- Tuesday, January 26, 2010
Beginning a task is something that many of us enjoy. Finishing, however, can often be the challenge.
With the New Year comes an opportunity to begin with a fresh start. Cleaning closets, being on time, reading the Bible and being more financially responsible are just a few of the items that may appear on our lists.
As many of you have done, I made my own personal list of resolutions for 2010. I also prayed for supernatural intervention to help keep my commitments. After all, I seem to begin with great fervor, but over time, my interests wane.
Finishing strong is a reoccurring theme throughout the Bible, and one that we must implement in our lives as Christians if we are to "run the race with endurance." Just as a runner must learn how to pace themselves for long distances, we must learn how to pace ourselves when problems arise.
In John 16:33, Jesus reminds us, "In this world you will have tribulation, but take heart! I have overcome the world." As Christians, we have One who is "able to do exceedingly above all that we could think or ask." But how does that work in a practical way? How can we finish strong when we are surrounded by difficulty?
In Timothy 2:4-10, Paul serves as a great example of finishing strong. During his last moments of life in prison, Paul writes to Timothy encouraging him to "keep his head in all situations, endure hardship, and do the work of the ministry." Pretty amazing, isn't it? Instead of laying down in his cell to die, Paul scribbles words that would drastically impact lives of Christians forever.
One of his greatest writings echoes from the hollow cavern of that prison cell. Paul clearly demonstrates determination to not only overcome but thrive in the middle of the problem. Nothing could keep him from continuing the work God called him to do -- even the impending threat of death.
So how can we live like Paul during difficult times? First, we must be willing to accept what we cannot change. Paul was imprisoned unjustly and sentenced to die, yet he chose to focus on how he could make the most of his final moments. When we learn to accept the things that we cannot change, we allow room for God to move on our behalf. While we do what God has called us to do in the middle of the problem, we trust Him to do those things that we cannot do.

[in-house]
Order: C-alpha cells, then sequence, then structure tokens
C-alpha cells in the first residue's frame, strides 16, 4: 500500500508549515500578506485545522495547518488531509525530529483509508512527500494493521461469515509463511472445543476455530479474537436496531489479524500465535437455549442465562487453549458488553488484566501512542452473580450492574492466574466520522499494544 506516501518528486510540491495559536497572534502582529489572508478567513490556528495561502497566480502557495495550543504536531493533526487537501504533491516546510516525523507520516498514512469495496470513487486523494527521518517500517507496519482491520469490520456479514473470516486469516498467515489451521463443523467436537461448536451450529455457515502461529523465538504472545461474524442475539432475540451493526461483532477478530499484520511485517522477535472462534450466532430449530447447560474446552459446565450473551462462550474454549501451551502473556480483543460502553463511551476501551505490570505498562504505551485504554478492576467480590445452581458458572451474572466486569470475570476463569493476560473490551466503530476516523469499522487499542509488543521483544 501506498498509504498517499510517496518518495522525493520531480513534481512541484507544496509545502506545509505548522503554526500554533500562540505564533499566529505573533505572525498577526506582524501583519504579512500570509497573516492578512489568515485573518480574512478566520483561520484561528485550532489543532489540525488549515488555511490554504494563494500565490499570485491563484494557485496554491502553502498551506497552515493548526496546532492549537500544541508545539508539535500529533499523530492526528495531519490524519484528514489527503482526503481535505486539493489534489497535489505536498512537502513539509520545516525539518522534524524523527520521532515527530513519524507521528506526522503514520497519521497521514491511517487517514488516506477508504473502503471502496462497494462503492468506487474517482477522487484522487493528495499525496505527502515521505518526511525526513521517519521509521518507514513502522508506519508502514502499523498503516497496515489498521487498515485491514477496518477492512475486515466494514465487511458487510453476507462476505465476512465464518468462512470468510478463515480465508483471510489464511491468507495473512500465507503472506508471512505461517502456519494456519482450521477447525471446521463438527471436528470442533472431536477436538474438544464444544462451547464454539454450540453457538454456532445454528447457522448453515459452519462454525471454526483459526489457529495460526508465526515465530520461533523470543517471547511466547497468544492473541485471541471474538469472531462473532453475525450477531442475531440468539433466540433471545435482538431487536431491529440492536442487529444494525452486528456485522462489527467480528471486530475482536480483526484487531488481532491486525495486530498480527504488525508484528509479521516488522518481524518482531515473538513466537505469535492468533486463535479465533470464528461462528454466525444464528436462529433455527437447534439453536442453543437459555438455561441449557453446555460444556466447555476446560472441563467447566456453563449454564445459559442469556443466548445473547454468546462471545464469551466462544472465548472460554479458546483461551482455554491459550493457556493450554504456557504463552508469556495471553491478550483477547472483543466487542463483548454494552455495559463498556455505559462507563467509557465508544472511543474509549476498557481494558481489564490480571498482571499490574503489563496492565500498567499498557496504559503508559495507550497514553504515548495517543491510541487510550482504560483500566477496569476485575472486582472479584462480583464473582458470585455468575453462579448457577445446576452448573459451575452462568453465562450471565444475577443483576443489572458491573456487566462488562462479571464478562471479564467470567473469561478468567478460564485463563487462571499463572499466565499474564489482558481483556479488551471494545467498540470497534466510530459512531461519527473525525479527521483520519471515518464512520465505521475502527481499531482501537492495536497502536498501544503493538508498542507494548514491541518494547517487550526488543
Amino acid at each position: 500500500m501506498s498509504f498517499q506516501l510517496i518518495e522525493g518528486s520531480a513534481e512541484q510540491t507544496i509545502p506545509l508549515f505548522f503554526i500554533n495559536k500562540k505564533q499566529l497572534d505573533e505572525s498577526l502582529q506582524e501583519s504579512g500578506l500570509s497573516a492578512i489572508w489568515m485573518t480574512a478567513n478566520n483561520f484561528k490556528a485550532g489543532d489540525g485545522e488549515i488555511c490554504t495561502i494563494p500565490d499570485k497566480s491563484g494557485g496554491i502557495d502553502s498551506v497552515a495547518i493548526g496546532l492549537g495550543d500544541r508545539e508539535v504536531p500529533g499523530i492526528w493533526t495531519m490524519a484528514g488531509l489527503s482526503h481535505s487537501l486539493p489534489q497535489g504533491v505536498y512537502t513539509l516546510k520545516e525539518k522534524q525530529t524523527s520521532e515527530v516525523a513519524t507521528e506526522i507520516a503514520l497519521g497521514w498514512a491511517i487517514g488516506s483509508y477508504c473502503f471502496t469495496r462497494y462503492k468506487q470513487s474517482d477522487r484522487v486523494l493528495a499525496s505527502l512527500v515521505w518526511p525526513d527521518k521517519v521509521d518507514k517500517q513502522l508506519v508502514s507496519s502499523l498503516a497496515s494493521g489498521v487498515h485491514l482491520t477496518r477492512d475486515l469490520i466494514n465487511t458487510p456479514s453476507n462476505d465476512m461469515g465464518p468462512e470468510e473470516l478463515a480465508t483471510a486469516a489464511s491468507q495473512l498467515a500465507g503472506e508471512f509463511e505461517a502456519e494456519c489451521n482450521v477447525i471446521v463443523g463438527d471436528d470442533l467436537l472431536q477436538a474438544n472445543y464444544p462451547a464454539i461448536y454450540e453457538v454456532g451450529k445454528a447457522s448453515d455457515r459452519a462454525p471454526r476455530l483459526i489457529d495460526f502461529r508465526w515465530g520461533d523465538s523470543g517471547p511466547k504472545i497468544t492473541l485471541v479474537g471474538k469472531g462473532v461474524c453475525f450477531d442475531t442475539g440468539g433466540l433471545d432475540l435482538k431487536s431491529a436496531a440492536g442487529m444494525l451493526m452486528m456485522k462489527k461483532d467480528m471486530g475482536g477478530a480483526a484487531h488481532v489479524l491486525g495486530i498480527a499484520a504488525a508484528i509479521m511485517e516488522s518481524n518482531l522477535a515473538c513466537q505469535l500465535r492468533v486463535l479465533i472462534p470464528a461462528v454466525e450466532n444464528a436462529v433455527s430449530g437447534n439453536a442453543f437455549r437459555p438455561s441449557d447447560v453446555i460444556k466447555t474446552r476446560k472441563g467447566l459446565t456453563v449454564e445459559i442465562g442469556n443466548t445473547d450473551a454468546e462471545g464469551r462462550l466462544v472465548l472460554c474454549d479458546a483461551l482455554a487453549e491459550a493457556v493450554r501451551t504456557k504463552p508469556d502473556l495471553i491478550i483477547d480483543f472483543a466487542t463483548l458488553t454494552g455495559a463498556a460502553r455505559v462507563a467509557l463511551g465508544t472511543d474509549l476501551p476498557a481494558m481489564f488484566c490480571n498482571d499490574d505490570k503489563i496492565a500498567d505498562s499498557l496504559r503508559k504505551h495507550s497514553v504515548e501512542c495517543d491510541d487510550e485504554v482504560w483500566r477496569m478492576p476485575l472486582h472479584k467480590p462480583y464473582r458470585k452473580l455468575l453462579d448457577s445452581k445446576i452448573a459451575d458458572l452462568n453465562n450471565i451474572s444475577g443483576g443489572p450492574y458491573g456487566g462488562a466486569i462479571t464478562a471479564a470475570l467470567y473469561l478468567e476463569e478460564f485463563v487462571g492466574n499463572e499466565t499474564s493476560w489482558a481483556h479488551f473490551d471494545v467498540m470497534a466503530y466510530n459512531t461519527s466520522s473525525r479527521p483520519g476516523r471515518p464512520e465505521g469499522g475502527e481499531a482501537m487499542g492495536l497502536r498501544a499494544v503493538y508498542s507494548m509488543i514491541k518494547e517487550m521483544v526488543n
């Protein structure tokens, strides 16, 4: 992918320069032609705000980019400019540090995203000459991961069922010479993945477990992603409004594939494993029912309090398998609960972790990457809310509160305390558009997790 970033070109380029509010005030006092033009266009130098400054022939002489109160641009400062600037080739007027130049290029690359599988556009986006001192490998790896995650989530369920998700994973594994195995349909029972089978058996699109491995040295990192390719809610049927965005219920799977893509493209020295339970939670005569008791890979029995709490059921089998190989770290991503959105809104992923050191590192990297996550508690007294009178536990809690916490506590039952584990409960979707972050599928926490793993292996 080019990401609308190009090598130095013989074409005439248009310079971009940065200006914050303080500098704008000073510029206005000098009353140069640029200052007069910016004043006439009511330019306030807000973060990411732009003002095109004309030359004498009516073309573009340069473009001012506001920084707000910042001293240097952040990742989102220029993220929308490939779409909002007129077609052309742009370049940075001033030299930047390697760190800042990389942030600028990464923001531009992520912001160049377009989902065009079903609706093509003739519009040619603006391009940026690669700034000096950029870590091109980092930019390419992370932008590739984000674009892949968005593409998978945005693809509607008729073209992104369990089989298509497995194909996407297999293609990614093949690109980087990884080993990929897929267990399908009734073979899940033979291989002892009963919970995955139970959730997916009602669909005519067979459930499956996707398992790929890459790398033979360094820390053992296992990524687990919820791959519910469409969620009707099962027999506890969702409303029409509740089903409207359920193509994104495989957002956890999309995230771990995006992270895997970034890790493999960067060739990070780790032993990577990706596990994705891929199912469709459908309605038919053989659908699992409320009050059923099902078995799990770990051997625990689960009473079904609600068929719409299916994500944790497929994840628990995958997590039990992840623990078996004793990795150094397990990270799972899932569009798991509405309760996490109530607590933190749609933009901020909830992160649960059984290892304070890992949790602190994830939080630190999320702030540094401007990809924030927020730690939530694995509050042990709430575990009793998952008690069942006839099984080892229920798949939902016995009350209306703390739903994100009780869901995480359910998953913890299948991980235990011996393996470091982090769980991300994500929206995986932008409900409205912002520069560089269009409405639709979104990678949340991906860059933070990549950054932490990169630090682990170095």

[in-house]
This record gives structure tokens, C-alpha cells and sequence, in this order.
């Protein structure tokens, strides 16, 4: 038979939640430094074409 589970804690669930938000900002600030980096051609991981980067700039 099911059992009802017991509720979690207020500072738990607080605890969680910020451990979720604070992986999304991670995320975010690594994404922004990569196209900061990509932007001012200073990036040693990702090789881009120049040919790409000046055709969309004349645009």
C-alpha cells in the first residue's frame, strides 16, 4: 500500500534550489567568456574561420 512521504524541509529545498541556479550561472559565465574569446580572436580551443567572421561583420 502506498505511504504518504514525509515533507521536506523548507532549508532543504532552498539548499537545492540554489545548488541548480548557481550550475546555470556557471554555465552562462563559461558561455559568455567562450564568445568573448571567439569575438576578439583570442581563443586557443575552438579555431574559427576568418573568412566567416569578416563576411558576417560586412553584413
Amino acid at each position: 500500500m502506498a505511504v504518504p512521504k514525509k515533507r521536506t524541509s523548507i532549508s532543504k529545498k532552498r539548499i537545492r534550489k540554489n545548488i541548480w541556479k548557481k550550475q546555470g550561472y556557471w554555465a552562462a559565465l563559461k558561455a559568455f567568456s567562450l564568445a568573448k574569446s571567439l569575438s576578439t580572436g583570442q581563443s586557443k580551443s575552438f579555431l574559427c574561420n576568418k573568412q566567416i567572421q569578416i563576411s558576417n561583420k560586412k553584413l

Secondly, we refuse to live in self pity. Self pity obliterates God and puts self on the throne. In essence, self pity says that God does not really know what he is doing, and that we know best. When we indulge in self pity, we deny the power of God and focus only on our expectations and will. Trust is the opposite of self pity. When we trust God, self pity is denied because we know that God is faithful and has our best interests at heart.
We must also learn to forgive in order to finish strong. How many relationships are tarnished or destroyed because we insist on nursing a grudge? It is impossible to finish strong with God, others, or ourselves if we continue to hold on to the bitter root of unforgiveness. If we are to cross the finish line and hear "well done good and faithful servant," we must trust that God is our vindicator and that He will repay for the harm done to us.
Finally, we must be peacemakers. Peacemakers would rather be reconciled than be right. As the curtains began to close on Paul's life, he did not focus on those who had unjustly abused and mistreated him. Instead, he encouraged generations of those that he would never meet from the hollow walls of his prison cell. Paul put his final stamp of faith on paper when he wrote: "I have fought the good fight, I have finished the race, I have kept the faith." From that cell, hidden from all humanity, comes a voice that will echo through the end of time. Paul knew how to finish strong. He treasured the "crown of righteousness" that was awaiting him and did not lose his focus in the most difficult times.
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